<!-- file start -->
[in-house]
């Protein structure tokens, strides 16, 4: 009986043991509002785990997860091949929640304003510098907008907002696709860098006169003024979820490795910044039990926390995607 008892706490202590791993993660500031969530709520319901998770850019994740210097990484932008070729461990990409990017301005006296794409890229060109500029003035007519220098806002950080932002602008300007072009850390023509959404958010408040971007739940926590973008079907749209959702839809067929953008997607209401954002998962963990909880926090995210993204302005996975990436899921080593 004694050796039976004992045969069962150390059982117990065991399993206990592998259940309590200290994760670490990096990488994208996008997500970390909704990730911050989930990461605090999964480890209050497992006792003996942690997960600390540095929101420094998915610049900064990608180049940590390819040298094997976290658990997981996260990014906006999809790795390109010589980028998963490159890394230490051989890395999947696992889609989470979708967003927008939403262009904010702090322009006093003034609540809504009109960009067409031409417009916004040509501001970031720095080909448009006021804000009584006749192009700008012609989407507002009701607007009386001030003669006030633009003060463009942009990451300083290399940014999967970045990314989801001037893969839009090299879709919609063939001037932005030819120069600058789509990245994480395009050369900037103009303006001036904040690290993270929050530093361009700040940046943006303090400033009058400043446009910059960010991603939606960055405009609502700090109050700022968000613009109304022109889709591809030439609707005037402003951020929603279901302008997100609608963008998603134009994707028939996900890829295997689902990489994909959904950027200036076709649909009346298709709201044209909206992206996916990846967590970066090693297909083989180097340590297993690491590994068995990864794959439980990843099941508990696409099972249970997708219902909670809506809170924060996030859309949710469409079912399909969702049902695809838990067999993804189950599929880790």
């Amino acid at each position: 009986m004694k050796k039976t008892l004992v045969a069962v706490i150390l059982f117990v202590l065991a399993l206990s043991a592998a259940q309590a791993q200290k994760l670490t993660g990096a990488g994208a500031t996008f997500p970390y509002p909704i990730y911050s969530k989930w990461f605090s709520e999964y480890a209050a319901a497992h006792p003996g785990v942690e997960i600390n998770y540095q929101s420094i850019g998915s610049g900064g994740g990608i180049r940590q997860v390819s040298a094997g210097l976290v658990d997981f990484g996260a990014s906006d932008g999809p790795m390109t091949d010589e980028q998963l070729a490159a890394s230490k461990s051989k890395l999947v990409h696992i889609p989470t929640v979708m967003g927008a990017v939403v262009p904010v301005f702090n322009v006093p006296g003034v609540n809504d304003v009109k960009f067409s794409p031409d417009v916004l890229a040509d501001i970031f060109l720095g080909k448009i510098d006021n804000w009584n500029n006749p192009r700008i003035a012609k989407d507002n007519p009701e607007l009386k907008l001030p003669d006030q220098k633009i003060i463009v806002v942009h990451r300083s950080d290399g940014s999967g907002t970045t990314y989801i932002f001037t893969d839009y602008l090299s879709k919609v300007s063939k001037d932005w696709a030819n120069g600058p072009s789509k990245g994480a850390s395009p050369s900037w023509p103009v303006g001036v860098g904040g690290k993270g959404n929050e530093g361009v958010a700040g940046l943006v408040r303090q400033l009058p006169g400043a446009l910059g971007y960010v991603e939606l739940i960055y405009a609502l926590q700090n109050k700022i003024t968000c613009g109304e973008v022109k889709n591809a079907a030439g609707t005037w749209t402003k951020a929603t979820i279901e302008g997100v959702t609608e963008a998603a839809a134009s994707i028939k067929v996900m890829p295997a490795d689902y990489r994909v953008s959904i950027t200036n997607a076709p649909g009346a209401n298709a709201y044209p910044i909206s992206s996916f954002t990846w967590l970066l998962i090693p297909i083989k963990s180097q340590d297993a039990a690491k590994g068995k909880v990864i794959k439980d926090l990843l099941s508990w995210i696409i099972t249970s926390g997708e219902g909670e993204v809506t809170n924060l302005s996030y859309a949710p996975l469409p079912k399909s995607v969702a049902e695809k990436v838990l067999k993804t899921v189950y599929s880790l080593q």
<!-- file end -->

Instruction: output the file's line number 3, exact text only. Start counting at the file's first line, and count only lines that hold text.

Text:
């Amino acid at each position: 009986m004694k050796k039976t008892l004992v045969a069962v706490i150390l059982f117990v202590l065991a399993l206990s043991a592998a259940q309590a791993q200290k994760l670490t993660g990096a990488g994208a500031t996008f997500p970390y509002p909704i990730y911050s969530k989930w990461f605090s709520e999964y480890a209050a319901a497992h006792p003996g785990v942690e997960i600390n998770y540095q929101s420094i850019g998915s610049g900064g994740g990608i180049r940590q997860v390819s040298a094997g210097l976290v658990d997981f990484g996260a990014s906006d932008g999809p790795m390109t091949d010589e980028q998963l070729a490159a890394s230490k461990s051989k890395l999947v990409h696992i889609p989470t929640v979708m967003g927008a990017v939403v262009p904010v301005f702090n322009v006093p006296g003034v609540n809504d304003v009109k960009f067409s794409p031409d417009v916004l890229a040509d501001i970031f060109l720095g080909k448009i510098d006021n804000w009584n500029n006749p192009r700008i003035a012609k989407d507002n007519p009701e607007l009386k907008l001030p003669d006030q220098k633009i003060i463009v806002v942009h990451r300083s950080d290399g940014s999967g907002t970045t990314y989801i932002f001037t893969d839009y602008l090299s879709k919609v300007s063939k001037d932005w696709a030819n120069g600058p072009s789509k990245g994480a850390s395009p050369s900037w023509p103009v303006g001036v860098g904040g690290k993270g959404n929050e530093g361009v958010a700040g940046l943006v408040r303090q400033l009058p006169g400043a446009l910059g971007y960010v991603e939606l739940i960055y405009a609502l926590q700090n109050k700022i003024t968000c613009g109304e973008v022109k889709n591809a079907a030439g609707t005037w749209t402003k951020a929603t979820i279901e302008g997100v959702t609608e963008a998603a839809a134009s994707i028939k067929v996900m890829p295997a490795d689902y990489r994909v953008s959904i950027t200036n997607a076709p649909g009346a209401n298709a709201y044209p910044i909206s992206s996916f954002t990846w967590l970066l998962i090693p297909i083989k963990s180097q340590d297993a039990a690491k590994g068995k909880v990864i794959k439980d926090l990843l099941s508990w995210i696409i099972t249970s926390g997708e219902g909670e993204v809506t809170n924060l302005s996030y859309a949710p996975l469409p079912k399909s995607v969702a049902e695809k990436v838990l067999k993804t899921v189950y599929s880790l080593q």